Show simple item record

dc.contributor.authorSadria, Mehrshad
dc.contributor.authorKarimi, Soroush
dc.contributor.authorLayton, Anita T. 19:14:00 (GMT) 19:14:00 (GMT)
dc.descriptionThe final publication is available at Elsevier via © 2019. This manuscript version is made available under the CC-BY-NC-ND 4.0 license
dc.description.abstractIndividuals suffering from autism spectrum disorder (ASD) exhibit impaired social communication, the manifestations of which include abnormal eye contact and gaze. In this study, we first seek to characterize the spatial and temporal attributes of this atypical eye gaze. To achieve that goal, we analyze and compare eye-tracking data of ASD and typical development (TD) children. A fixation time analysis indicates that ASD children exhibit a distinct gaze pattern when looking at faces, spending significantly more time at the mouth and less at the eyes, compared with TD children. Another goal of this study is to identify an analytic approach that can better reveal differences between the face scanning patterns of ASD and TD children. Face scanning involves transitioning from one area of interest (AOI) to another and is not taken into account by the traditional fixation time analysis. Instead, we apply four network analysis approaches that measure the “importance” of a given AOI: degree centrality, betweenness centrality, closeness centrality, and eigenvector centrality. Degree centrality and eignevector centrality yield statistically significant difference in the mouth and right eye, respectively, between the ASD and TD groups, whereas betweenness centrality reveals statistically significant between-group differences in four AOIs. Closeness centrality yields statistically meaningful differences in three AOIs, but those differences are negligible. Thus, our results suggest that betweenness centrality is the most effective network analysis approach in distinguishing the eye gaze patterns between ASD and TD children.en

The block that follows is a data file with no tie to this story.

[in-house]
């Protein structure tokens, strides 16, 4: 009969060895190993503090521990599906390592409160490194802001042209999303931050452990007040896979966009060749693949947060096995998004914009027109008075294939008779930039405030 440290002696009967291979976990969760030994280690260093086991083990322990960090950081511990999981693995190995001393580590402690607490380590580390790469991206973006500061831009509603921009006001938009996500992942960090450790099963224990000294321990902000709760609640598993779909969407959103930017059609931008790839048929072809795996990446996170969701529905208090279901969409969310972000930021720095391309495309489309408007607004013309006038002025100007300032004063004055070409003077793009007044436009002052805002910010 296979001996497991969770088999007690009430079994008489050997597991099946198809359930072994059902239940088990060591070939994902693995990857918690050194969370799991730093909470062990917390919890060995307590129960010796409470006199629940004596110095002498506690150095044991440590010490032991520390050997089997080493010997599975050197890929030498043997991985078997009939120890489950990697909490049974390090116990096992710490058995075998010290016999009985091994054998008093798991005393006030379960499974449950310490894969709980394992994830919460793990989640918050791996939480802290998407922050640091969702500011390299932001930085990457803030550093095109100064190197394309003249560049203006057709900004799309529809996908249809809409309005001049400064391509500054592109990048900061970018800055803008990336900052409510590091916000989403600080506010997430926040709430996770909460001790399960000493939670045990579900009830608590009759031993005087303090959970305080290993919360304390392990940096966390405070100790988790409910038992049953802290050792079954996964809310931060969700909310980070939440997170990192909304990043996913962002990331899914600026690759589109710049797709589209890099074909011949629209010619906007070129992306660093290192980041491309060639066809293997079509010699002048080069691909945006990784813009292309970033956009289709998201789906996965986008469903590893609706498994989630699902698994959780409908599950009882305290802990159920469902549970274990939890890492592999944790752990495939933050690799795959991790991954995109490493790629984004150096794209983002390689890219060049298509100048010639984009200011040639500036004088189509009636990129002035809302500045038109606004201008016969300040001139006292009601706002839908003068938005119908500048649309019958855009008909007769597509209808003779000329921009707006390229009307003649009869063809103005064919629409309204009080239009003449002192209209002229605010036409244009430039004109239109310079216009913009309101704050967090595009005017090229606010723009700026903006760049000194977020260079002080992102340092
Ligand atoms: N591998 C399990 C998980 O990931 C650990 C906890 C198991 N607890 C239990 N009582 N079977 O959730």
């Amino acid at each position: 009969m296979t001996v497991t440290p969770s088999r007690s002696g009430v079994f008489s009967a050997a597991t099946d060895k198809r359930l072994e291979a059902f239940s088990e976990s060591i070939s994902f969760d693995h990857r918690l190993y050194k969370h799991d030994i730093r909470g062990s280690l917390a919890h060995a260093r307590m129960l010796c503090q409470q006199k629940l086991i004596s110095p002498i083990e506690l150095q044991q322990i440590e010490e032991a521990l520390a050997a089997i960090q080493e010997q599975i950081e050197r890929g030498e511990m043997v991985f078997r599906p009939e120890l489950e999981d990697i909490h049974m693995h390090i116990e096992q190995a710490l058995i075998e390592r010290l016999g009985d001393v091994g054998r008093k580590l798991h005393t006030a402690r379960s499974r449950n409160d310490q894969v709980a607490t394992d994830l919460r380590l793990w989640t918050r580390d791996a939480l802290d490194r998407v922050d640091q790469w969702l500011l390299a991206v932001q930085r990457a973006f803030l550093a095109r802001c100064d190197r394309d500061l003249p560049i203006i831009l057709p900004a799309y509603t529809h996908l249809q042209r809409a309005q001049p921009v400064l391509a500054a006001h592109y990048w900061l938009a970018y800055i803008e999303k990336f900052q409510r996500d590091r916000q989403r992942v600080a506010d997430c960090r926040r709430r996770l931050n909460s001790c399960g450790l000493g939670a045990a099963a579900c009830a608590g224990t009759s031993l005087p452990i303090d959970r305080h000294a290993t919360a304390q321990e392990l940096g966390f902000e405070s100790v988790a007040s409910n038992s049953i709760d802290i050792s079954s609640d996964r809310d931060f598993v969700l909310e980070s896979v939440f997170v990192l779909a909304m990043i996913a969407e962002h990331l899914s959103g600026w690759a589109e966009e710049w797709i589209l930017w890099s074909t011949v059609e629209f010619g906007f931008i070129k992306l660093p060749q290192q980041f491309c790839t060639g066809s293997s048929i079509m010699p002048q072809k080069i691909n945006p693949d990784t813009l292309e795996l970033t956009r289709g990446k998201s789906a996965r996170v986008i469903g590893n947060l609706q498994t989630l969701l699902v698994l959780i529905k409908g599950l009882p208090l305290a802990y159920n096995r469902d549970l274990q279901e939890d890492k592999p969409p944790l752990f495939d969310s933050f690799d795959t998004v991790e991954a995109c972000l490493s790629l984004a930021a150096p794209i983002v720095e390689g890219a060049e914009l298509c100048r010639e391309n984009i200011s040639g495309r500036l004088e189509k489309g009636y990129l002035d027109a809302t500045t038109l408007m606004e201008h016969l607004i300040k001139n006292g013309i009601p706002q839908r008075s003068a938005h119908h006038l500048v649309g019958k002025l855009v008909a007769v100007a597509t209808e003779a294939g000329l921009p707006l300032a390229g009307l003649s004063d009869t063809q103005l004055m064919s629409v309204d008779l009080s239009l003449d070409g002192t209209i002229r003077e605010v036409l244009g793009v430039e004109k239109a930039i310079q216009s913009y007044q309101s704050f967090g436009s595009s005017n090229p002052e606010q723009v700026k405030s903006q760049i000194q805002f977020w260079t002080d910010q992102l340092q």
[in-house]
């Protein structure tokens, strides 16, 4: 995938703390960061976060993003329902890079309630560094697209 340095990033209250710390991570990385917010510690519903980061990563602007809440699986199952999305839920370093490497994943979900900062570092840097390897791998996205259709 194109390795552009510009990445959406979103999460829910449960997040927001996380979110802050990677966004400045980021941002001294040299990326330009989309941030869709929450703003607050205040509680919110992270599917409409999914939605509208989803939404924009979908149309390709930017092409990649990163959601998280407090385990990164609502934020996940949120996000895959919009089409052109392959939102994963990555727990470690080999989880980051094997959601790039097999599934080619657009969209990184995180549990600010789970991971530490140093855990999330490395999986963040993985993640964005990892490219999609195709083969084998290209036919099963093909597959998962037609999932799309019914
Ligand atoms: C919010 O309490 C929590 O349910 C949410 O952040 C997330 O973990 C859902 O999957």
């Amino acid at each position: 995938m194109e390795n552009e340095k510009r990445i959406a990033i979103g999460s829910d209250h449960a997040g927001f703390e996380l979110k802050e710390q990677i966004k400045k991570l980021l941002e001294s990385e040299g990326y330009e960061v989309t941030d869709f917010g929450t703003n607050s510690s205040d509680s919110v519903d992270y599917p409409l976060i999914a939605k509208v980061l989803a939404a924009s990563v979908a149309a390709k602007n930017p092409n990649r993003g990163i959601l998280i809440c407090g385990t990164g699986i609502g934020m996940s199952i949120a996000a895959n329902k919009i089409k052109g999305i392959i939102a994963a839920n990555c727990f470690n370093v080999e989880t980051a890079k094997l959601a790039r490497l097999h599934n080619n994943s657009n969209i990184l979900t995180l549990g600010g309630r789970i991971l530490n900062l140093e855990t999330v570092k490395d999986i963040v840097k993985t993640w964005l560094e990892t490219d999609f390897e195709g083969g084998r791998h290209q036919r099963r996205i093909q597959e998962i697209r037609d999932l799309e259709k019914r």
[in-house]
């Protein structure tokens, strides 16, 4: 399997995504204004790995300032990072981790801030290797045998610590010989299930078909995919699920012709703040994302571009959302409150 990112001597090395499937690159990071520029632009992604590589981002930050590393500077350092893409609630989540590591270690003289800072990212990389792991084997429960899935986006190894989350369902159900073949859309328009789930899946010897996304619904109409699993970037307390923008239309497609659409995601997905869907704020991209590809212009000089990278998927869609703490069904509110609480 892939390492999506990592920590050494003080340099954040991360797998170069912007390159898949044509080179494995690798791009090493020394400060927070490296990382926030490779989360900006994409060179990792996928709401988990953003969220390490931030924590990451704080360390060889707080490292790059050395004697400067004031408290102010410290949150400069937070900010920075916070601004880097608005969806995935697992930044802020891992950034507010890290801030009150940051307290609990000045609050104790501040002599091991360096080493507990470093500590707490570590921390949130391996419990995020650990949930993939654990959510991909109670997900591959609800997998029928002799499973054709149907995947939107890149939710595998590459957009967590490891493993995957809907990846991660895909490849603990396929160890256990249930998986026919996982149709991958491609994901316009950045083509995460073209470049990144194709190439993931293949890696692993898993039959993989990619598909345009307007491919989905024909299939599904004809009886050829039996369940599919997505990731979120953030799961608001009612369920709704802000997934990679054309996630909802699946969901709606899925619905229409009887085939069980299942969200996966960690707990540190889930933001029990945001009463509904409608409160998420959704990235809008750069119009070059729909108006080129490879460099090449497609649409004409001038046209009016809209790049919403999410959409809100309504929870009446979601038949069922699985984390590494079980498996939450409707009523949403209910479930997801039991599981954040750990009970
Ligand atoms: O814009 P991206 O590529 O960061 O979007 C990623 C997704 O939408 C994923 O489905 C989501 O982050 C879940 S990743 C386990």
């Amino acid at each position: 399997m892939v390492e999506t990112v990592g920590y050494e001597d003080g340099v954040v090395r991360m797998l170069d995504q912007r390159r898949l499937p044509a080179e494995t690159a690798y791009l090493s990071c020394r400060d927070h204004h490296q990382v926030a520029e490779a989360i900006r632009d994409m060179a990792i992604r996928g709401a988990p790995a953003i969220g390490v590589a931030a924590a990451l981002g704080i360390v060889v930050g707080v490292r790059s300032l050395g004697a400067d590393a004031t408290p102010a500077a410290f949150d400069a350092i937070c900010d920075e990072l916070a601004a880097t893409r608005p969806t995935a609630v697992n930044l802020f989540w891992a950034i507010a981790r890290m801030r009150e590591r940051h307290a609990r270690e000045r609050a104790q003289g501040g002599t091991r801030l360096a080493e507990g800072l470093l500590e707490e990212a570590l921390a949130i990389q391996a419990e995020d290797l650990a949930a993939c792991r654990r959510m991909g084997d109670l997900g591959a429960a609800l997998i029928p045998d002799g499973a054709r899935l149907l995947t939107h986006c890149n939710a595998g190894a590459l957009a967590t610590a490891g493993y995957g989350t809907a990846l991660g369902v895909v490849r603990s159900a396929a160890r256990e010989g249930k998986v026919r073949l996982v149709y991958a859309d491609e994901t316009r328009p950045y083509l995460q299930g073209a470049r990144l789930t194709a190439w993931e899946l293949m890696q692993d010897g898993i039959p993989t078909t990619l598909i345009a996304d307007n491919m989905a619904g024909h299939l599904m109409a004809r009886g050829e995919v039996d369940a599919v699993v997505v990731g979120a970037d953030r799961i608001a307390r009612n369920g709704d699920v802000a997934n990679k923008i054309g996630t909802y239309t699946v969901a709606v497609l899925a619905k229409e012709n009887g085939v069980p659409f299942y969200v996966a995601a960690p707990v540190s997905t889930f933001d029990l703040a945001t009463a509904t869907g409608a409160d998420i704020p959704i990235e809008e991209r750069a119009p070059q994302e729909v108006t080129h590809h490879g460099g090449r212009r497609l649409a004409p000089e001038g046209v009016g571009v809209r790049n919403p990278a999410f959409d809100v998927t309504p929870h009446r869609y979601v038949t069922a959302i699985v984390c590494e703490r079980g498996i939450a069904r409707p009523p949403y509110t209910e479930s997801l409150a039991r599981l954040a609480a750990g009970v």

dc.description.sponsorshipThis research was supported by the Canada 150 Research Chair program.en
dc.rightsAttribution-NonCommercial-NoDerivatives 4.0 International*
dc.subjectfixation timeen
dc.subjectdegree centralityen
dc.subjectbetweenness centralityen
dc.subjectcloseness centralityen
dc.subjectEigenvector centralityen
dc.subjecteye trackingen
dc.titleNetwork centrality analysis of eye-gaze data in autism spectrum disorderen
dcterms.bibliographicCitationM. Sadria, S. Karimi, A.T. Layton, Network centrality analysis of eye-gaze data in autism spectrum disorder, Computers in Biology and Medicine (2019), doi: j.compbiomed.2019.103332.en
uws.contributor.affiliation1Faculty of Mathematicsen
uws.contributor.affiliation1Faculty of Scienceen
uws.contributor.affiliation2Applied Mathematicsen
uws.contributor.affiliation2School of Pharmacyen

Files in this item


This item appears in the following Collection(s)

Show simple item record

Attribution-NonCommercial-NoDerivatives 4.0 International
Except where otherwise noted, this item's license is described as Attribution-NonCommercial-NoDerivatives 4.0 International


University of Waterloo Library
200 University Avenue West
Waterloo, Ontario, Canada N2L 3G1
519 888 4883

All items in UWSpace are protected by copyright, with all rights reserved.

DSpace software

Service outages